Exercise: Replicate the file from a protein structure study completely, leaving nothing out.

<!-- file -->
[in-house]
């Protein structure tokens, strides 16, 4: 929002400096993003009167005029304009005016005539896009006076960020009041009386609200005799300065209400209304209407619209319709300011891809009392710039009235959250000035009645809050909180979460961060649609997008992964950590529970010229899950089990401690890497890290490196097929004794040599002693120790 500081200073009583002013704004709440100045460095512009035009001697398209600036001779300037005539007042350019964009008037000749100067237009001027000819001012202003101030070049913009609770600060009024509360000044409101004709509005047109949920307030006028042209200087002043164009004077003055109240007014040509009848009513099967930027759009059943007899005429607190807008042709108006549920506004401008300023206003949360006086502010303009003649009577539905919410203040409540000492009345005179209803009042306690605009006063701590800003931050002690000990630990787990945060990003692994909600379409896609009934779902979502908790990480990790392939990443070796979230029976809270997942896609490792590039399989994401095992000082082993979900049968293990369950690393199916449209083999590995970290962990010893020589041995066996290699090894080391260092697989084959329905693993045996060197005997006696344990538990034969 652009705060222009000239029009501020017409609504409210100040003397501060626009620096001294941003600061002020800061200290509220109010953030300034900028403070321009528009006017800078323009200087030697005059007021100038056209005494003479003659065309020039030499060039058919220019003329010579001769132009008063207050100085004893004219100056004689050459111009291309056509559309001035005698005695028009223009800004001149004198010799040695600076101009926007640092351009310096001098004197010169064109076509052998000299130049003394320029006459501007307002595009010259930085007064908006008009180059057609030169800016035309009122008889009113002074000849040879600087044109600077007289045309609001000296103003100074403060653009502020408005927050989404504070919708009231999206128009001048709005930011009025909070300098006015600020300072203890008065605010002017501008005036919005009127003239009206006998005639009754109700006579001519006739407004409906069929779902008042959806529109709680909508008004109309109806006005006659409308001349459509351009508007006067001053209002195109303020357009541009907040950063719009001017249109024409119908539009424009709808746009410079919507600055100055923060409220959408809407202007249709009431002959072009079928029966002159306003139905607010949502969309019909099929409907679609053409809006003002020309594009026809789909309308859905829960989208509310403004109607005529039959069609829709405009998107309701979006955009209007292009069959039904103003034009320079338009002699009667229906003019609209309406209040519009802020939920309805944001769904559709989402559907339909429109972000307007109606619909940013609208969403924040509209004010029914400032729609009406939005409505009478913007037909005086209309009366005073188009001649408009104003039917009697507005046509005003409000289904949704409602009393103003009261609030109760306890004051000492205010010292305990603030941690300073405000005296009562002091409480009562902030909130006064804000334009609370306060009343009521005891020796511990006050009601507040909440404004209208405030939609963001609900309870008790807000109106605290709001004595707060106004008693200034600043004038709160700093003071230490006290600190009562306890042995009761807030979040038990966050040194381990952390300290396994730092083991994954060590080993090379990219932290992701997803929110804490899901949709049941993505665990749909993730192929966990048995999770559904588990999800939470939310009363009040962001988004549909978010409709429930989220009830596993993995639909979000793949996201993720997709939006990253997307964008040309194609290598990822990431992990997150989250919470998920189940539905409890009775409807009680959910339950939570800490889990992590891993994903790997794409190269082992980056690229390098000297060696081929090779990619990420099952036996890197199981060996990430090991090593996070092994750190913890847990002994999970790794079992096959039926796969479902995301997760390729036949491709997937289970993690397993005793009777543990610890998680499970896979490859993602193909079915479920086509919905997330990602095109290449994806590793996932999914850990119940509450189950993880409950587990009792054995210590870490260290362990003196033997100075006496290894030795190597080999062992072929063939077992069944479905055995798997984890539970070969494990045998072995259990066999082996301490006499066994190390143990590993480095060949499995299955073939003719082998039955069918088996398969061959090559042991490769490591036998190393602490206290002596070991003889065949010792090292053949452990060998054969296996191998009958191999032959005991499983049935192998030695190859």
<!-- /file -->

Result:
[in-house]
């Protein structure tokens, strides 16, 4: 929002400096993003009167005029304009005016005539896009006076960020009041009386609200005799300065209400209304209407619209319709300011891809009392710039009235959250000035009645809050909180979460961060649609997008992964950590529970010229899950089990401690890497890290490196097929004794040599002693120790 500081200073009583002013704004709440100045460095512009035009001697398209600036001779300037005539007042350019964009008037000749100067237009001027000819001012202003101030070049913009609770600060009024509360000044409101004709509005047109949920307030006028042209200087002043164009004077003055109240007014040509009848009513099967930027759009059943007899005429607190807008042709108006549920506004401008300023206003949360006086502010303009003649009577539905919410203040409540000492009345005179209803009042306690605009006063701590800003931050002690000990630990787990945060990003692994909600379409896609009934779902979502908790990480990790392939990443070796979230029976809270997942896609490792590039399989994401095992000082082993979900049968293990369950690393199916449209083999590995970290962990010893020589041995066996290699090894080391260092697989084959329905693993045996060197005997006696344990538990034969 652009705060222009000239029009501020017409609504409210100040003397501060626009620096001294941003600061002020800061200290509220109010953030300034900028403070321009528009006017800078323009200087030697005059007021100038056209005494003479003659065309020039030499060039058919220019003329010579001769132009008063207050100085004893004219100056004689050459111009291309056509559309001035005698005695028009223009800004001149004198010799040695600076101009926007640092351009310096001098004197010169064109076509052998000299130049003394320029006459501007307002595009010259930085007064908006008009180059057609030169800016035309009122008889009113002074000849040879600087044109600077007289045309609001000296103003100074403060653009502020408005927050989404504070919708009231999206128009001048709005930011009025909070300098006015600020300072203890008065605010002017501008005036919005009127003239009206006998005639009754109700006579001519006739407004409906069929779902008042959806529109709680909508008004109309109806006005006659409308001349459509351009508007006067001053209002195109303020357009541009907040950063719009001017249109024409119908539009424009709808746009410079919507600055100055923060409220959408809407202007249709009431002959072009079928029966002159306003139905607010949502969309019909099929409907679609053409809006003002020309594009026809789909309308859905829960989208509310403004109607005529039959069609829709405009998107309701979006955009209007292009069959039904103003034009320079338009002699009667229906003019609209309406209040519009802020939920309805944001769904559709989402559907339909429109972000307007109606619909940013609208969403924040509209004010029914400032729609009406939005409505009478913007037909005086209309009366005073188009001649408009104003039917009697507005046509005003409000289904949704409602009393103003009261609030109760306890004051000492205010010292305990603030941690300073405000005296009562002091409480009562902030909130006064804000334009609370306060009343009521005891020796511990006050009601507040909440404004209208405030939609963001609900309870008790807000109106605290709001004595707060106004008693200034600043004038709160700093003071230490006290600190009562306890042995009761807030979040038990966050040194381990952390300290396994730092083991994954060590080993090379990219932290992701997803929110804490899901949709049941993505665990749909993730192929966990048995999770559904588990999800939470939310009363009040962001988004549909978010409709429930989220009830596993993995639909979000793949996201993720997709939006990253997307964008040309194609290598990822990431992990997150989250919470998920189940539905409890009775409807009680959910339950939570800490889990992590891993994903790997794409190269082992980056690229390098000297060696081929090779990619990420099952036996890197199981060996990430090991090593996070092994750190913890847990002994999970790794079992096959039926796969479902995301997760390729036949491709997937289970993690397993005793009777543990610890998680499970896979490859993602193909079915479920086509919905997330990602095109290449994806590793996932999914850990119940509450189950993880409950587990009792054995210590870490260290362990003196033997100075006496290894030795190597080999062992072929063939077992069944479905055995798997984890539970070969494990045998072995259990066999082996301490006499066994190390143990590993480095060949499995299955073939003719082998039955069918088996398969061959090559042991490769490591036998190393602490206290002596070991003889065949010792090292053949452990060998054969296996191998009958191999032959005991499983049935192998030695190859």